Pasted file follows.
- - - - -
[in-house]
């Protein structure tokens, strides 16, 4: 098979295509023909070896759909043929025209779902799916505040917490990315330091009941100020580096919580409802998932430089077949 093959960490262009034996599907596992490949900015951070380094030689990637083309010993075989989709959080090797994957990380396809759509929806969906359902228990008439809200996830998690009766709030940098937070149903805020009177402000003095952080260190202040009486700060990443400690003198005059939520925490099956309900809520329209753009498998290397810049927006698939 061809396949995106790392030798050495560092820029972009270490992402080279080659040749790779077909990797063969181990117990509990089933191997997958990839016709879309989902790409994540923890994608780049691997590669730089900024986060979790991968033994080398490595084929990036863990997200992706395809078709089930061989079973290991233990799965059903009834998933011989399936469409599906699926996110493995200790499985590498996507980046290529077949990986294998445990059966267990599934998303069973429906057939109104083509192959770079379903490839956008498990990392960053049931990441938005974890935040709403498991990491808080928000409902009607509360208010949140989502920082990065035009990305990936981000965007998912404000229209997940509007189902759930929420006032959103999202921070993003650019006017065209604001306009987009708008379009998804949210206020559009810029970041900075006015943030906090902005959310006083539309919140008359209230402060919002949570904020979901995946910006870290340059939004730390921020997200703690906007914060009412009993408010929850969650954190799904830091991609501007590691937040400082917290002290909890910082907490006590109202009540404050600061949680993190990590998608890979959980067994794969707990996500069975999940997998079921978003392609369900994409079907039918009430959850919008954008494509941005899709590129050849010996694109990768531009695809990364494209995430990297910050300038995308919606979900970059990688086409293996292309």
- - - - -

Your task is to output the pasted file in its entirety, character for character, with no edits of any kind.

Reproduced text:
[in-house]
């Protein structure tokens, strides 16, 4: 098979295509023909070896759909043929025209779902799916505040917490990315330091009941100020580096919580409802998932430089077949 093959960490262009034996599907596992490949900015951070380094030689990637083309010993075989989709959080090797994957990380396809759509929806969906359902228990008439809200996830998690009766709030940098937070149903805020009177402000003095952080260190202040009486700060990443400690003198005059939520925490099956309900809520329209753009498998290397810049927006698939 061809396949995106790392030798050495560092820029972009270490992402080279080659040749790779077909990797063969181990117990509990089933191997997958990839016709879309989902790409994540923890994608780049691997590669730089900024986060979790991968033994080398490595084929990036863990997200992706395809078709089930061989079973290991233990799965059903009834998933011989399936469409599906699926996110493995200790499985590498996507980046290529077949990986294998445990059966267990599934998303069973429906057939109104083509192959770079379903490839956008498990990392960053049931990441938005974890935040709403498991990491808080928000409902009607509360208010949140989502920082990065035009990305990936981000965007998912404000229209997940509007189902759930929420006032959103999202921070993003650019006017065209604001306009987009708008379009998804949210206020559009810029970041900075006015943030906090902005959310006083539309919140008359209230402060919002949570904020979901995946910006870290340059939004730390921020997200703690906007914060009412009993408010929850969650954190799904830091991609501007590691937040400082917290002290909890910082907490006590109202009540404050600061949680993190990590998608890979959980067994794969707990996500069975999940997998079921978003392609369900994409079907039918009430959850919008954008494509941005899709590129050849010996694109990768531009695809990364494209995430990297910050300038995308919606979900970059990688086409293996292309």